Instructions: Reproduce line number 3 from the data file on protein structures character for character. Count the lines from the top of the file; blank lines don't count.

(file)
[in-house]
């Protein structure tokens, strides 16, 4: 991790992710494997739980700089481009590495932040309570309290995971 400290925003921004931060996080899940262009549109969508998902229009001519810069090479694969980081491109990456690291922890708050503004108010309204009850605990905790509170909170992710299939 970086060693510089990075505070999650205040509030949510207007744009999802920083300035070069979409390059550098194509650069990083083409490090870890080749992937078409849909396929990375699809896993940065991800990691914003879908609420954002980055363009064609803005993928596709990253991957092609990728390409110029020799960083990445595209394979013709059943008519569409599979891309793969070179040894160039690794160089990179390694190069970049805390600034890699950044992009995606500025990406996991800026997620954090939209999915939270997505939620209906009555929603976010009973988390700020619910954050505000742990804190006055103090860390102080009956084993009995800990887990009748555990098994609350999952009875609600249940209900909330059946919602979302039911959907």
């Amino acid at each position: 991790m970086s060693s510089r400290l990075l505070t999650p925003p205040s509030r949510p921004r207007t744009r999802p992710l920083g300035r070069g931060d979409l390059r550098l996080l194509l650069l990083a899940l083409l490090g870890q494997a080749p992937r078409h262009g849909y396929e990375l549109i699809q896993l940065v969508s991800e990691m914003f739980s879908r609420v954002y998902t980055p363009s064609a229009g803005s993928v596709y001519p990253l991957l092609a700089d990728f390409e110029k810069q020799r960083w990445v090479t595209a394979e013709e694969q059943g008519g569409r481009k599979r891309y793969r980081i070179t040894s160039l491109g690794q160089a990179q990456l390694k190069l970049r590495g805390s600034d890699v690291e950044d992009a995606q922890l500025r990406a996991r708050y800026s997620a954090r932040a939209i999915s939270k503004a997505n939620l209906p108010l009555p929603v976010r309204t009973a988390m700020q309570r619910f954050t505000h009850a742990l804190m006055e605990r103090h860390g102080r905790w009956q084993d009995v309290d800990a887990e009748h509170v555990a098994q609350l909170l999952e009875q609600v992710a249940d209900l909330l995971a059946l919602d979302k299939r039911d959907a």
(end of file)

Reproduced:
């Amino acid at each position: 991790m970086s060693s510089r400290l990075l505070t999650p925003p205040s509030r949510p921004r207007t744009r999802p992710l920083g300035r070069g931060d979409l390059r550098l996080l194509l650069l990083a899940l083409l490090g870890q494997a080749p992937r078409h262009g849909y396929e990375l549109i699809q896993l940065v969508s991800e990691m914003f739980s879908r609420v954002y998902t980055p363009s064609a229009g803005s993928v596709y001519p990253l991957l092609a700089d990728f390409e110029k810069q020799r960083w990445v090479t595209a394979e013709e694969q059943g008519g569409r481009k599979r891309y793969r980081i070179t040894s160039l491109g690794q160089a990179q990456l390694k190069l970049r590495g805390s600034d890699v690291e950044d992009a995606q922890l500025r990406a996991r708050y800026s997620a954090r932040a939209i999915s939270k503004a997505n939620l209906p108010l009555p929603v976010r309204t009973a988390m700020q309570r619910f954050t505000h009850a742990l804190m006055e605990r103090h860390g102080r905790w009956q084993d009995v309290d800990a887990e009748h509170v555990a098994q609350l909170l999952e009875q609600v992710a249940d209900l909330l995971a059946l919602d979302k299939r039911d959907a």